Equality of employment opportunities for nurses at the point of qualification: an exploratory study

Harris, Ruth, Ooms, Ann, Grant, Robert, Marshall-Lucette, Sylvie, Chu, Christine Sek Fun, Sayer, Jane and Burke, Linda (2013) Equality of employment opportunities for nurses at the point of qualification: an exploratory study. International Journal of Nursing Studies, 50(3), pp. 303-313. ISSN (print) 0020-7489

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Abstract

BACKGROUND: Securing employment after qualification is of utmost importance to newly qualified nurses to consolidate knowledge and skills. The factors that influence success in gaining this first post are not known. OBJECTIVES: The study aimed to describe the first post gained after qualification in terms of setting, nature of employment contract and geographical distribution and explore the relationship between a range of factors (including ethnicity) and employment at the point of qualification. DESIGN: An exploratory study using structured questionnaires and secondary analysis of data routinely collected by the universities about students and their progress during their course. SETTINGS: The study was conducted in eight universities within a large, multicultural city in the UK as part of the 'Readiness for Work' research programme. PARTICIPANTS: Eight hundred and four newly qualified nurses who had successfully completed a diploma or degree from one of the universities; a response rate of 77% representing 49% of all graduating students in the study population. METHODS: Data were collected by self-completed semi-structured questionnaires administered to students at the time of qualification and at three months post-qualification. Routinely collected data from the universities were also collected. RESULTS: Fifty two percent of participants had been offered a job at the point of qualification (85% of those who had applied and been interviewed). Of these, 99% had been offered a nursing post, 88% in the city studied, 67% in the healthcare setting where they had completed a course placement. 44% felt "confident" and 32% "very confident" about their employment prospects. Predictors of employment success included ethnicity, specialty of nursing and university attended. Predictors of confidence and preparedness for job seeking included ethnicity, nursing specialty, gender and grade of degree. Newly qualified nurses from non-White/British ethnic groups were less likely to get a job and feel confident about and prepared for job seeking. CONCLUSIONS: This study has demonstrated that ethnicity does lead to employment disadvantage for newly qualified nurses. This is an important contribution towards recognizing and describing the evidence so that appropriate responses and interventions can be developed. It is important that universities and healthcare institutions work closely together to support students at this important time in their nursing career.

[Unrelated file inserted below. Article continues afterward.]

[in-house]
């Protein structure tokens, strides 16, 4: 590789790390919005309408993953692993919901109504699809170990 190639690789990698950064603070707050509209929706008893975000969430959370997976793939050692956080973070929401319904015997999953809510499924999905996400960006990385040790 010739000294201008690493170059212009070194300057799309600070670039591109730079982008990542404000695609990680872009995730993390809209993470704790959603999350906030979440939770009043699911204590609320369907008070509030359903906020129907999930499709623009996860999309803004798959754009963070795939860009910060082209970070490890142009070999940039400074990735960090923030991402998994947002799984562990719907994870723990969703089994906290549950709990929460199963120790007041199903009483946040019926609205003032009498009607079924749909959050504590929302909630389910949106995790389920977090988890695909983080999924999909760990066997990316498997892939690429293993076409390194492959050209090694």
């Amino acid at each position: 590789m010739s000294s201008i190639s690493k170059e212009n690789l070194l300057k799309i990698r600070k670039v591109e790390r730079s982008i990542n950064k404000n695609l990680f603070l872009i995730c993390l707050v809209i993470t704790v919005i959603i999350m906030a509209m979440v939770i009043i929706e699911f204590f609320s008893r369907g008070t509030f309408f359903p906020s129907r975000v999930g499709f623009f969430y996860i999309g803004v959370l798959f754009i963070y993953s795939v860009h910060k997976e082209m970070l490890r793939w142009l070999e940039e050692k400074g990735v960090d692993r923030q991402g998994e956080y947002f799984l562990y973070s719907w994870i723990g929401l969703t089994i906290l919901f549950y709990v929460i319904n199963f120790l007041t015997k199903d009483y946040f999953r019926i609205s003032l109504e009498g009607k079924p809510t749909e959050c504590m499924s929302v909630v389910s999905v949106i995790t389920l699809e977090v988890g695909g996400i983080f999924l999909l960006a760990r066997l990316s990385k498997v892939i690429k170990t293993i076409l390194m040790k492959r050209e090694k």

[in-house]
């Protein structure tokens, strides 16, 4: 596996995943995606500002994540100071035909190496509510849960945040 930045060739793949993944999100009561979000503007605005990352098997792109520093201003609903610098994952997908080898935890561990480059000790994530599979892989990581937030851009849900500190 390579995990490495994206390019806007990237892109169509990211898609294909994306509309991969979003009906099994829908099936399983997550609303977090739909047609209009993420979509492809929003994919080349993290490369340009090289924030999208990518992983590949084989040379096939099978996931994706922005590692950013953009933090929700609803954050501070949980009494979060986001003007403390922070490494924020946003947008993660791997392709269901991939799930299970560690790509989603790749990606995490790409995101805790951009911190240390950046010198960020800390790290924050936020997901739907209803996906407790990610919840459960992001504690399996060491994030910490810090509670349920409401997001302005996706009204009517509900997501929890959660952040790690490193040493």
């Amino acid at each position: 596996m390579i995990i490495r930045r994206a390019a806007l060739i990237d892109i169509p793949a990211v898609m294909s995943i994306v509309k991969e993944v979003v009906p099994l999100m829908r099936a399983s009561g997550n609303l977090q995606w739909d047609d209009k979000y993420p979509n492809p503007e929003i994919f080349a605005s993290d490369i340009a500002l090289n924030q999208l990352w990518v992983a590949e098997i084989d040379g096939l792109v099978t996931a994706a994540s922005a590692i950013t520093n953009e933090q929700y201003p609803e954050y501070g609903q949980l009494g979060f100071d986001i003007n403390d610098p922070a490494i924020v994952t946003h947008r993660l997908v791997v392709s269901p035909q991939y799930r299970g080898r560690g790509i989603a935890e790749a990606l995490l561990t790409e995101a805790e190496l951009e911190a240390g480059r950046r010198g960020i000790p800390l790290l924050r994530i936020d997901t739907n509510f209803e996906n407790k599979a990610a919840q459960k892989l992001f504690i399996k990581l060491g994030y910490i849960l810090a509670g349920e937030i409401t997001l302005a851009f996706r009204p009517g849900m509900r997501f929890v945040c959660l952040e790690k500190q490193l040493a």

Item Type: Article
Research Area: Allied health professions and studies
Nursing and midwifery
Faculty, School or Research Centre: Faculty of Health, Social Care and Education
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Depositing User: Automatic Import Agent
Date Deposited: 23 Nov 2012 10:19
Last Modified: 05 Feb 2013 16:12
URI: http://eprints.kingston.ac.uk/id/eprint/24063

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